Chapter

DEFICIENT ANCHORING—A POTENTIAL LINK BETWEEN PERCEPTUAL AND COGNITIVE DIFFICULTIES AMONG INDIVIDUALS WITH DYSLEXIA

Karen Banai and Merav Ahissar

in Cognitive Neuroscience, Development, and Psychopathology

Published in print August 2012 | ISBN: 9780195315455
Published online September 2012 | e-ISBN: 9780199979066 | DOI: http://dx.doi.org/10.1093/acprof:oso/9780195315455.003.0006
DEFICIENT ANCHORING—A POTENTIAL LINK BETWEEN PERCEPTUAL AND COGNITIVE DIFFICULTIES AMONG INDIVIDUALS WITH DYSLEXIA

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Different theoretical accounts of dyslexia have been proposed over the years, but none of the available accounts satisfactorily deals with the co-occurrence of perceptual deficits in many individuals with dyslexia. This chapter presents the anchoring deficit hypothesis as a unifying, domain-general account for both reading-related and perceptual deficits. After reviewing the research leading to the formulation of the hypothesis, the chapter proposes that deficits in the ability to implicitly use contextual information embedded within stimulus sequences can account for deficits in both the language and the perceptual domains. Subsequently, the putative relationships between anchoring and other cognitive characteristics of dyslexia (e.g., poor resilience to noise, phonological deficits, “sluggish” attention, sensory-motor deficits) are explored. Finally, anchoring is discussed within a framework emphasizing the heterogeneous nature of dyslexia.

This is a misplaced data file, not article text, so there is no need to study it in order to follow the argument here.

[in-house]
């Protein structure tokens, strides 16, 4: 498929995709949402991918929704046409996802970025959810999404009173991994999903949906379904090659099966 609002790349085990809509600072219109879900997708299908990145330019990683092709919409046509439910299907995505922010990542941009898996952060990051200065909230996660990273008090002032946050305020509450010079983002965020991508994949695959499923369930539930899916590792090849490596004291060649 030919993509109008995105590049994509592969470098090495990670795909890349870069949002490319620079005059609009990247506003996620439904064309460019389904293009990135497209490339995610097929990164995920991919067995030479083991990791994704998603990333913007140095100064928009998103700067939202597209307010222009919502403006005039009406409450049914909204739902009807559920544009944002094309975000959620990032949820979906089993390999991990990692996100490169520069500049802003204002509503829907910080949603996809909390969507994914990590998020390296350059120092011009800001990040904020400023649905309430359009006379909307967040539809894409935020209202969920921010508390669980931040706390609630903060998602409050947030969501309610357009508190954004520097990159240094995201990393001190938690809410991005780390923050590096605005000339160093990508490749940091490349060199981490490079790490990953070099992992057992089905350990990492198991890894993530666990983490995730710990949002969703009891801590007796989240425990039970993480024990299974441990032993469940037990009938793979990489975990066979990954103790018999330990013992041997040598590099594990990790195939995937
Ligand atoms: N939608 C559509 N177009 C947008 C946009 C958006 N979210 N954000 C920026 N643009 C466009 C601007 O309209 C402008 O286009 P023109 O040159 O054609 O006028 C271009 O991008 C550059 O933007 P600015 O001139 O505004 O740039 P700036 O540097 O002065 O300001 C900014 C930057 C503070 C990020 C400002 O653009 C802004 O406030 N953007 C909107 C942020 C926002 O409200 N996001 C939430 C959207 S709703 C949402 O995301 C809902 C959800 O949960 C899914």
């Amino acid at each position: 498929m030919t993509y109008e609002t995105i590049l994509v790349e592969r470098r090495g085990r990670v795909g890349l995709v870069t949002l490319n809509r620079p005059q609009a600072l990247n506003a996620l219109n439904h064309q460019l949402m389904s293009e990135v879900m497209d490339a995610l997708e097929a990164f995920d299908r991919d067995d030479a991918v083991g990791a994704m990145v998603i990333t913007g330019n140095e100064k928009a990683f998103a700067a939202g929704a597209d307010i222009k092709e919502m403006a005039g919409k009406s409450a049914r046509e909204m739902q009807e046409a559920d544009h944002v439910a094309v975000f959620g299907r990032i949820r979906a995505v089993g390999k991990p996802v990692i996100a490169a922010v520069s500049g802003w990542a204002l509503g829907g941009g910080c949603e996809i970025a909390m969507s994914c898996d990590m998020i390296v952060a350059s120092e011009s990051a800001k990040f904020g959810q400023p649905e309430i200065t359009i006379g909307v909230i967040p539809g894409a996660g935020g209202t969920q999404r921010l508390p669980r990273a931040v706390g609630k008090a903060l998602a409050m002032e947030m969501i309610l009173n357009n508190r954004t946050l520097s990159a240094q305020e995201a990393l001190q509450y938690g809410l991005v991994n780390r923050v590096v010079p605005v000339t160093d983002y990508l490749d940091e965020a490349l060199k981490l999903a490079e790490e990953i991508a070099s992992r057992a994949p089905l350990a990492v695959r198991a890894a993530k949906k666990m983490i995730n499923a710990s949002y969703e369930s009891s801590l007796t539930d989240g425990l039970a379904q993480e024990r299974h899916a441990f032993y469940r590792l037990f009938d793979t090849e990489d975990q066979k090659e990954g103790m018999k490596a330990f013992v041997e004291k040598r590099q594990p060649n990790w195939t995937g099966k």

Keywords: dyslexia; anchoring; noise resilience; phonological deficits; sluggish attention; sensory-motor deficits

Chapter.  8060 words.  Illustrated.

Subjects: Cognitive Psychology

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